The measure was voted down at the polls. (Backers of Enlarged Council Vow to Try Again: Biggest Disappointment Goes to Baumann and City Hall Democrats, Columbus Dispatch, May 8, 1968). After the loss, the chief proponent, Democrat James Baumann said “Every citizen deserves representation on council and Columbus will find a way to achieve this goal,” and fellow Democrats M.D. Portman and Jerry O’Shaughnessy immediately agreed. City Hall Democrat Utilities Director William Brooks said “The Republicans are a well disciplined organization. They follow their party chairman—like sheep.”
According to the Dispatch, “the amendment was generally successful in Negro precincts, but not by the margin hoped for. O’Shaugnessey believed a portion of the negative vote may have been due to ‘…a certain amount of white backlash … a fear of some whites that Negroes would be on council.”
However, the Republican Party Chair Schneider said his party would pledge “ to present a Negro candidate for council next year when three at-large seats will be up for grabs ‘…if we can find the right man.’” (Dispatch, Backers of Enlarged council…). And indeed, in 1969 Democrat Dr. James Rosemond was elected to council – the first Black in 55 years since the charter was adopted. Rosemond remains the only Black Democrat initially elected to council in 105 years. Every other Black council person has initially been appointed to office to fill a vacancy, then runs as an incumbent with full support of the political party and money from big business interests and wealthy White individuals; votes from the Black community are irrelevant to the initial appointment, party endorsement, and big donations.
This deliberate selection of Blacks to represent the Black community by Whites in power, and the troubling supplanting of the latent voting power of the Black community by political insiders and big money. Writing about the 1981 election campaign between Ben Espy and Earl Bradley, “When Rosemond announced he would not be seeking a third term … it was a foregone conclusion that both political parties would seek election of a black councilman to take his place…what is surprising is that both parties chose candidates who have no discernable base of support in the traditional black political community” (“Seeking a ‘Black Seat’ on City Council,” Dave Garrick, Columbus Monthly , January 1981). The article continues, saying “and thus far, neither candidate has managed to generate a groundswell of support in the black community.”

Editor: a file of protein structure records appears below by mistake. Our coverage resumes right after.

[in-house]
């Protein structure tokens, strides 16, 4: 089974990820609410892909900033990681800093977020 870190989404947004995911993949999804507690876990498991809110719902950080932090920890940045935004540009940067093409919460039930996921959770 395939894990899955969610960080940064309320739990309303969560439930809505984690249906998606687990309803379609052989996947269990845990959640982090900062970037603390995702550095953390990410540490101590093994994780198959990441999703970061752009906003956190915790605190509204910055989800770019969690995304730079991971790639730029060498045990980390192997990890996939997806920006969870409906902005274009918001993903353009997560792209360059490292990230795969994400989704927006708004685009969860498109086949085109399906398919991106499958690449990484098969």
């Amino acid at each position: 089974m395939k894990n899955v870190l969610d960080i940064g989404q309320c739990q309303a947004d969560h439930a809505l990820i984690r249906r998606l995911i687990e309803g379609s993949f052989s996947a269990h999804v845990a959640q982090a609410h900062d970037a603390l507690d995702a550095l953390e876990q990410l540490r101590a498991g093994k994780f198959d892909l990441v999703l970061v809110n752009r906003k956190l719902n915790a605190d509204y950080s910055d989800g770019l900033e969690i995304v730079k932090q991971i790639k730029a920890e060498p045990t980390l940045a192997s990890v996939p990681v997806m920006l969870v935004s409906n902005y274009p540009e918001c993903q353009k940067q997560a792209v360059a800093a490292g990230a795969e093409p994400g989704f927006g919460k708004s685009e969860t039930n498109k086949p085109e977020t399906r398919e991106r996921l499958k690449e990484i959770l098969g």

Khari Enaharo, a Driving Park community leader said “it’s almost like a hopelessness that sets in once somebody continuously picks for you who will represent you” (p. 114). “The problem, as Espy sees it, is that the present city government is not structured in a way that makes it easy to identify needs on a neighborhood basis. ‘there is no way that a councilman elected at-large can be attuned to all areas of the city without some vehicle designed to assist him” (p. 120). “Normally, a Black Democrat can count on piling up a lot of votes in the black wards. Espy, no doubt, will do well there. But how well will depend on how much enthusiasm he can generate among fellow blacks. That enthusiasm has been slow developing.”(p. 121)
“The hottest issue in the black community in recent years has been alleged police brutality against blacks, and some blacks question how responsive Espy will be to their concerns since he has in the past served as legal counsel to the Fraternal Order of Police. Espy realizes that the fact that he h as not been seen in black leadership circles in the bity causes h im a problem in the black community. But he feels he can overcome that. ‘In some parts of the black community, I think it is a fair comment to say that they don’t know me in term of their particular interest and need. I intend to make them know me.’” (p. 122) Espy went on to an illustrious political career. The question for Columbus is, why is it appropriate to select Black leadership for the Black community, rather than letting the Blac community elect for itself?
The NAACP Legal Defense Fund has expressed concerns about Columbus’s at-large election, writing a series of letters to Columbus officials in 2017 and 2018. The storied civil rights law firm visted Columbus on two occasions, meeting with dozens of people and organizations. However, not a single councilmember, of the city attorney, would meet with the group or attend its public forum at the African and African American Studies Community Extension Center.